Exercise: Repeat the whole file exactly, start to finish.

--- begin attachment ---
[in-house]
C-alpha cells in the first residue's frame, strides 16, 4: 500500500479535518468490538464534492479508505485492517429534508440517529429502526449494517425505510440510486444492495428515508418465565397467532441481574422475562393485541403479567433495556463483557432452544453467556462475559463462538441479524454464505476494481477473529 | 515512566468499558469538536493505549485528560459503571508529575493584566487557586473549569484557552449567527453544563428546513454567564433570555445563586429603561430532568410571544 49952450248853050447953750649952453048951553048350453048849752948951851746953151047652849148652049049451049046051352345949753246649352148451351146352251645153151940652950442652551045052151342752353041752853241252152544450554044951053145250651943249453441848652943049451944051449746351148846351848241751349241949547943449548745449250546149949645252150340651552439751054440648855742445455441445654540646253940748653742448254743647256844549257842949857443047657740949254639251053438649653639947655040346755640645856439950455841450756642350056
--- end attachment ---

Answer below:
[in-house]
C-alpha cells in the first residue's frame, strides 16, 4: 500500500479535518468490538464534492479508505485492517429534508440517529429502526449494517425505510440510486444492495428515508418465565397467532441481574422475562393485541403479567433495556463483557432452544453467556462475559463462538441479524454464505476494481477473529 | 515512566468499558469538536493505549485528560459503571508529575493584566487557586473549569484557552449567527453544563428546513454567564433570555445563586429603561430532568410571544 49952450248853050447953750649952453048951553048350453048849752948951851746953151047652849148652049049451049046051352345949753246649352148451351146352251645153151940652950442652551045052151342752353041752853241252152544450554044951053145250651943249453441848652943049451944051449746351148846351848241751349241949547943449548745449250546149949645252150340651552439751054440648855742445455441445654540646253940748653742448254743647256844549257842949857443047657740949254639251053438649653639947655040346755640645856439950455841450756642350056